|ENTERPRISE PRODUCTS PARTNERS L P filed this Form 10-K on 02/28/2018|
Contamination resulting from spills or releases of petroleum products is an inherent risk within the pipeline industry. To the extent that groundwater contamination requiring remediation exists along our pipeline systems or other facilities as a result of past operations, we believe any such contamination could be controlled or remedied without having a material adverse effect on our financial position, results of operations and cash flows, but such costs are site specific and there is no assurance that the impact will not be material in the aggregate.
Environmental groups have instituted lawsuits regarding certain nationwide permits issued by the U.S. Army Corps of Engineers. These permits allow for streamlined permitting of pipeline projects. If these lawsuits are successful, timelines for future pipeline construction projects could be adversely impacted.
Disposal of Hazardous and Non-Hazardous Wastes
In our normal operations, we generate hazardous and non-hazardous solid wastes that are subject to requirements of the federal RCRA and comparable state statutes, which impose detailed requirements for the handling, storage, treatment and disposal of solid waste. We also utilize waste minimization and recycling processes to reduce the volumes of our solid wastes.
CERCLA, also known as “Superfund,” imposes liability, often without regard to fault or the legality of the original act, on certain classes of persons who contributed to the release of a “hazardous substance” into the environment. These persons include the owner or operator of a facility where a release occurred and companies that disposed or arranged for the disposal of the hazardous substances found at a facility. Under CERCLA, responsible parties may be subject to joint and several liability for the costs of cleaning up the hazardous substances that have been released into the environment, for damages to natural resources and for the costs of certain health studies. CERCLA and RCRA also authorize the EPA and, in some instances, third parties to take actions in response to threats to the public health or the environment and to seek to recover the costs they incur from the responsible parties. It is not uncommon for neighboring landowners and other third parties to file claims for personal injury and property damage allegedly caused by hazardous substances or other pollutants released into the environment. In the course of our ordinary operations, our pipeline systems and other facilities generate wastes that may fall within CERCLA’s definition of a “hazardous substance” or be subject to CERCLA and RCRA remediation requirements. It is possible that we could incur liability for remediation or reimbursement of remediation costs under CERCLA or RCRA for remediation at sites we currently own or operate, whether as a result of our or our predecessors’ operations, at sites that we previously owned or operated, or at disposal facilities previously used by us, even if such disposal was legal at the time it was undertaken.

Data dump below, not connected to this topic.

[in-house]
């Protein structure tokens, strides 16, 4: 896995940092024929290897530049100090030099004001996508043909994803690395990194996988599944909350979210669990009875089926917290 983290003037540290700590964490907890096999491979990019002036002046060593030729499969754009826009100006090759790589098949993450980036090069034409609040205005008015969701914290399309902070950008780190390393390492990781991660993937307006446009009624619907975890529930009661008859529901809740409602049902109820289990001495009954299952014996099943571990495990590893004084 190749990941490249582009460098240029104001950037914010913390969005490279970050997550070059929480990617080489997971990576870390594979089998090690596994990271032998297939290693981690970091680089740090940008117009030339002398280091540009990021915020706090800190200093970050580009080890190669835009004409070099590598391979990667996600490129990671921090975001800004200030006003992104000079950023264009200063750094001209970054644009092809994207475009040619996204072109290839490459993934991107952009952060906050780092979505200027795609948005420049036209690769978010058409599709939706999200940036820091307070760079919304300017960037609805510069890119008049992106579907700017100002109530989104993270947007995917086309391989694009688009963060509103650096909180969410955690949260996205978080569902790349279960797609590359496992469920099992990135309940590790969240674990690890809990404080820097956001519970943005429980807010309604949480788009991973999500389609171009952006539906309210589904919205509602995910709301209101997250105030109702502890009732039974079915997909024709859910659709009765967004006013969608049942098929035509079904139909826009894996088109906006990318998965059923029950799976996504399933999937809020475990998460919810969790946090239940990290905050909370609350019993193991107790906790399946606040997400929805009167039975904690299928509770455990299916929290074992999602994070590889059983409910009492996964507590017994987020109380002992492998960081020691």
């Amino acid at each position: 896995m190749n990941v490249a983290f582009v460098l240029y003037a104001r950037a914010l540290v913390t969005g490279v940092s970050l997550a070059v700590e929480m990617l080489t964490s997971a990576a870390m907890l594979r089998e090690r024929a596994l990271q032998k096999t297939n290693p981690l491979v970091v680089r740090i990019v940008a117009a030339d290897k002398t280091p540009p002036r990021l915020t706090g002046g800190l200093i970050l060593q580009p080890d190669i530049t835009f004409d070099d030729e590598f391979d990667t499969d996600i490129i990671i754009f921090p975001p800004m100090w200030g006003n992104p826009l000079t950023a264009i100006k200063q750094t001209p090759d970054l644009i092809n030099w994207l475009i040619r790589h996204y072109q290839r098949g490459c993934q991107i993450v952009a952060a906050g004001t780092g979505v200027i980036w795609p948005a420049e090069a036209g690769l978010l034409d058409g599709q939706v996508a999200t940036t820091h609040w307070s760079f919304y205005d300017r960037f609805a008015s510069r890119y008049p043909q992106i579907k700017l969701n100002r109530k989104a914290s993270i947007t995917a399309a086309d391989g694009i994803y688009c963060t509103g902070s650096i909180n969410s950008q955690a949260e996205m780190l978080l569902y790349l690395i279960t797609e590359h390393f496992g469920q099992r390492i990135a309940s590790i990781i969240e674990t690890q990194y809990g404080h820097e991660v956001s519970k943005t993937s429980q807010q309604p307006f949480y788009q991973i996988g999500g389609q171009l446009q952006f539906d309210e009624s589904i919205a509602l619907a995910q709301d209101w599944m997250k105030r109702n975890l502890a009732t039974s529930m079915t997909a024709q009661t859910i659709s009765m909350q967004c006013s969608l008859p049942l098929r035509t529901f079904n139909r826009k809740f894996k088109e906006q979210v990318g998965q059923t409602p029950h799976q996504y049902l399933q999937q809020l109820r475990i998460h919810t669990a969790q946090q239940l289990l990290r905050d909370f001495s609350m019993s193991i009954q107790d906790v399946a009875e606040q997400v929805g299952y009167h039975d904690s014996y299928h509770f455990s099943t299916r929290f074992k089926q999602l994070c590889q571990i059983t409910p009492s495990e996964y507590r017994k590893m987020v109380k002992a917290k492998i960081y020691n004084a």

The federal Endangered Species Act, as amended, and comparable state laws, may restrict commercial or other activities that affect endangered and threatened species or their habitats. Some of our current or future planned facilities may be located in areas that are designated as a habitat for endangered or threatened species and, if so, may limit or impose increased costs on facility construction or operation. In addition, the designation of previously unidentified endangered or threatened species could cause us to incur additional costs or become subject to operating restrictions or bans in the affected areas.
FERC Regulation – Liquids Pipelines
Certain of our NGL, refined products and crude oil pipeline systems have interstate common carrier movements subject to regulation by the FERC under the Interstate Commerce Act (“ICA”). Pipelines providing such movements (referred to as “interstate liquids pipelines”) include, but are not limited to, the following: ATEX, Aegis, Dixie Pipeline, TE Products Pipeline, Front Range Pipeline, Mid-America Pipeline System, Seaway Pipeline, Seminole Pipeline and Texas Express Pipeline. These pipelines are owned by legal entities whose movements are subject to FERC regulation, including periodic reporting requirements. For example, ATEX, Aegis and the TE Products Pipeline are owned by Enterprise TE Products Pipeline Company LLC (“Enterprise TE”), which provides FERC-regulated movements.